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Taiwan Warns of Own 'Red Line' As China's Military Edges Ever Closer

Newsweek 10/5/2022 John Feng
Taiwan’s defense minister, Chiu Kuo-cheng, then intelligence chief, attends a press conference on August 2, 2019, in Taipei, Taiwan. Chiu told the island’s lawmakers on October 5, 2022, that Taiwanese forces would counterattack if China’s aircraft crossed Taiwan’s “red line.” © SAM YEH/AFP via Getty Images Taiwan’s defense minister, Chiu Kuo-cheng, then intelligence chief, attends a press conference on August 2, 2019, in Taipei, Taiwan. Chiu told the island’s lawmakers on October 5, 2022, that Taiwanese forces would counterattack if China’s aircraft crossed Taiwan’s “red line.”

Taiwan underscored its own "red line" on Wednesday after its defense minister said Taiwanese forces wouldn't be moved by China's military maneuvers around the island.

Chiu Kuo-cheng, Taipei's defense chief, told local lawmakers that a serious airspace incursion, and not just a missile strike, could warrant a counterattack by Taiwan's armed forces.

He told the island's Foreign and National Defense Committee that the previous definition of a "first strike" by Beijing would be expanded to accommodate harassment of Taiwanese territory by Chinese drones as well as the Chinese military moves closer and closer to Taiwan's shores.

Lo Chih-cheng, a lawmaker with Taiwan's ruling Democratic Progressive Party, sought to clarify whether a Chinese aircraft entering the island's territorial airspace could be considered a "first strike." Chiu replied: "Yes, that's correct."

"Of course, we have a red line. We absolutely will respond," he said.

Tensions in the Taiwan Strait spiked to the highest level in decades in early August after Beijing launched a series of war games in response to a visit to Taipei by House Speaker Nancy Pelosi. The unprecedented moves included the launching of 11 ballistic missiles, some of which flew over the island before landing in the Western Pacific.

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More concerning for defense planners, however, was a marked escalation of China's warship and warplane patrols in Taiwan's surrounding sea and airspace. Chinese military aircraft have also ventured past the Taiwan Strait "median line" on a near-daily basis.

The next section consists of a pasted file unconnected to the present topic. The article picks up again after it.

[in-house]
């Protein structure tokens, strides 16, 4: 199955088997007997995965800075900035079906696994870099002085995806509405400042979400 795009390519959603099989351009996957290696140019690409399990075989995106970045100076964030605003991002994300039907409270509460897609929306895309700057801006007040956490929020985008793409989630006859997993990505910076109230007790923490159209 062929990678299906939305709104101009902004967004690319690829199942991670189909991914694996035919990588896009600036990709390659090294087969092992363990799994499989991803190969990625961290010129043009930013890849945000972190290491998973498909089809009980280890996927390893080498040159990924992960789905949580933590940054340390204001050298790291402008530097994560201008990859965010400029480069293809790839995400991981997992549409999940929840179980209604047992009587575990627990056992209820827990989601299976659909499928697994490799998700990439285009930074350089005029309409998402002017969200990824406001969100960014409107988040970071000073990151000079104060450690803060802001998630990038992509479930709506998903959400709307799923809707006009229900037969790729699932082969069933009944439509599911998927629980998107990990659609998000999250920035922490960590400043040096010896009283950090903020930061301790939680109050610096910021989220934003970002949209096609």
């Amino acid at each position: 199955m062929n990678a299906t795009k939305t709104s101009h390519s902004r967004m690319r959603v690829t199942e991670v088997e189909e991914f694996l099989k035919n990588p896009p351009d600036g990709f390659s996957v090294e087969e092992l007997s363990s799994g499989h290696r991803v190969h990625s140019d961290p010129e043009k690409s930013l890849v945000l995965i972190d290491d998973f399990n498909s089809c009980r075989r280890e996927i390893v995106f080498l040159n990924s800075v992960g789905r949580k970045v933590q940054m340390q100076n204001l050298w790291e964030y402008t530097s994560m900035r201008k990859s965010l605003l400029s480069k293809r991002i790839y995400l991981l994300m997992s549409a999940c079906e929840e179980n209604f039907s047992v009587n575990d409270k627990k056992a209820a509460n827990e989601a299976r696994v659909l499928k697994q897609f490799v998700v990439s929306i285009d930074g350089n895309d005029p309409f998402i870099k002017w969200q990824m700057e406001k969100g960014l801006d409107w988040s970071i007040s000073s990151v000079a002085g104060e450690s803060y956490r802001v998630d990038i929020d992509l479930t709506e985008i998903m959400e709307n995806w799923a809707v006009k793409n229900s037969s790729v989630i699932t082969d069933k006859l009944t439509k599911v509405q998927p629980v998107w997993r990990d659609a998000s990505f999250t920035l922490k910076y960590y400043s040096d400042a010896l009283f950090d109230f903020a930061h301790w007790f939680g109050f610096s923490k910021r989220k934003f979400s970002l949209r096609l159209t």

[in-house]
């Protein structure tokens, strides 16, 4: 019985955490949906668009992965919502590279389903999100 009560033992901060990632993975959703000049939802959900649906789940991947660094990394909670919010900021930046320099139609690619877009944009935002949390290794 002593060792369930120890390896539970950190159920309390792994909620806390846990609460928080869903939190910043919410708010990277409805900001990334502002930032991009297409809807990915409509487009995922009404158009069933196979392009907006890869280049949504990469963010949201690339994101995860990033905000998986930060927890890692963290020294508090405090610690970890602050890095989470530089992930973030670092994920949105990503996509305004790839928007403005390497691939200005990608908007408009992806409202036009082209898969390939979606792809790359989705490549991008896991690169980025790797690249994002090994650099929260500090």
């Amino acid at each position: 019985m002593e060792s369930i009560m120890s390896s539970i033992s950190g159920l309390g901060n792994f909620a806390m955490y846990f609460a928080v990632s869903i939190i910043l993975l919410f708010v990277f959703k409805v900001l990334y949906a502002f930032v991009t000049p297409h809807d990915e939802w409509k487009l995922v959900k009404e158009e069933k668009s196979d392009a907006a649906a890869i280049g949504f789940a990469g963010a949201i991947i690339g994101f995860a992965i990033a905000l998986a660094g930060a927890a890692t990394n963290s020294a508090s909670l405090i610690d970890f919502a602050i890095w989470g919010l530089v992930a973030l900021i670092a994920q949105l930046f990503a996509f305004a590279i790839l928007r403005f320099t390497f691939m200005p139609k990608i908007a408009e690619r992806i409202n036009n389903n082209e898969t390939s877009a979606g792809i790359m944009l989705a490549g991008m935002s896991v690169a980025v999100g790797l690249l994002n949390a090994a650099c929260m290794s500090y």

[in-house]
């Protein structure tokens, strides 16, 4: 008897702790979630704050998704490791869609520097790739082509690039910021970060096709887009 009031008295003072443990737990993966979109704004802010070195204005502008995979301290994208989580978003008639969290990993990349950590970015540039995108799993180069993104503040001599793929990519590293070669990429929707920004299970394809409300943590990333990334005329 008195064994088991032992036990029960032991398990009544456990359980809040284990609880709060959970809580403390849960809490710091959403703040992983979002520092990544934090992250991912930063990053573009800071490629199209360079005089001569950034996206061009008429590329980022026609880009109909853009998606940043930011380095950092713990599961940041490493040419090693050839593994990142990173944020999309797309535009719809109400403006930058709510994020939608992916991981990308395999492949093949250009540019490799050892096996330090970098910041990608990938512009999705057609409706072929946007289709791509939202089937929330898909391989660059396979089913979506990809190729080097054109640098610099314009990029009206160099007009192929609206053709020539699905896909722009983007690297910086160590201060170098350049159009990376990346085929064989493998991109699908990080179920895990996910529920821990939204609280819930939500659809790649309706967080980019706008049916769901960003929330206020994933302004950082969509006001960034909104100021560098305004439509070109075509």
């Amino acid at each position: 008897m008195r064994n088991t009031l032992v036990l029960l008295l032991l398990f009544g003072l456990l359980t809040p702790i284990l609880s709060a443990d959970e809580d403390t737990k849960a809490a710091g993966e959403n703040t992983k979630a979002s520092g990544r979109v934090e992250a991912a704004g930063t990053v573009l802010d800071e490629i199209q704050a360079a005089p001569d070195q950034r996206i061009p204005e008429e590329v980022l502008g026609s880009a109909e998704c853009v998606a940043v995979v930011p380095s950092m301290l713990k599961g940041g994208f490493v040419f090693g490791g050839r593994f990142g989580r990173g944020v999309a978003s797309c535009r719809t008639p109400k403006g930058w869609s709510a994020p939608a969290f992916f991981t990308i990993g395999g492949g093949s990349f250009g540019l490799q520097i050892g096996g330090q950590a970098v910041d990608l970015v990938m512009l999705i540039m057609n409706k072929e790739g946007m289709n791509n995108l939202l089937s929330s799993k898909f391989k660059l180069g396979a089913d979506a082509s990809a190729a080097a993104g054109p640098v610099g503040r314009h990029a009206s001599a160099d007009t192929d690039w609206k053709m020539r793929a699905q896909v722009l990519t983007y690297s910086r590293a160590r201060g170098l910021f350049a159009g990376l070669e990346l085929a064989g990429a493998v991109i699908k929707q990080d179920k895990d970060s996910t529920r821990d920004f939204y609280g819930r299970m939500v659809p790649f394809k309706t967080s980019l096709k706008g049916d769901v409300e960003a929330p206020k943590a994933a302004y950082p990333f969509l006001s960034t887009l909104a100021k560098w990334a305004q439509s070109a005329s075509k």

Having done so fewer than two dozen times in 2020 and zero times in 2021, Chinese fighter aircraft and military drones have crossed the unofficial territorial line more than 400 times this year, all but one of the instances happening after early August, according to an open-source database compiled by U.S.-based analysts Gerald Brown and Ben Lewis.

The median line was drawn up by the United States in the 1950s as a way to rein in Cold War hostilities between Communist leaders in Beijing and the remaining Nationalist government in Taipei. Its existence, although unofficial, was largely respected for seven decades.

With the balance of power now overwhelming in its favor, Beijing appears confident enough to ignore the center line separating both sides of the strait, which is about 80 miles wide at its narrowest point.

Wu Qian, China's defense ministry spokesperson, told a monthly press conference in late July: "Taiwan is part of China. There is no so-called median line between both sides of the Taiwan Strait."

Taipei rejects Beijing's claim, insisting that Taiwan's fate be decided only by its 23.5 million residents

"The median line was supposed to be a tacit agreement for everyone," Chiu told legislators on the defense committee. "That tacit agreement has been destroyed."

Chiu said Beijing had created "a new normal" with its military activities further in the Taiwan Strait, and it would be a challenge to return to the status quo. "But we will stand firm when they come. We haven't changed."

The defense official said Taiwan's forces would continue to operate in patrol and training zones east of the median line.

Hung Tzu-chieh, a researcher with the Institute for National Defense and Security Research, Taiwan's top military think tank, said the risks associated with a new normal were twofold.

"First, it risks an accident between the People's Liberation Army and Taiwan's armed forces," he told Newsweek. "Secondly, China could use another political incident as a pretext to move its military activity even closer to Taiwan, creating another new normal."

"Militarily, if the PLA were to ambush Taiwanese troops in the future, it could give Taiwan's forces less time to react," Hung said.

"I believe the defense ministry's current response is correct. Taiwan won't provoke but has drawn a red line," he said.

Also Wednesday, Taiwan's Premier Su Tseng-chang presented the cabinet's budget for the fiscal year 2023, including a 12.9 percent hike in defense spending, the first double-digit rise in recent years.

The island's military expenditure, after accounting for additional special provisions, was slated to reach $18.57 billion next year.

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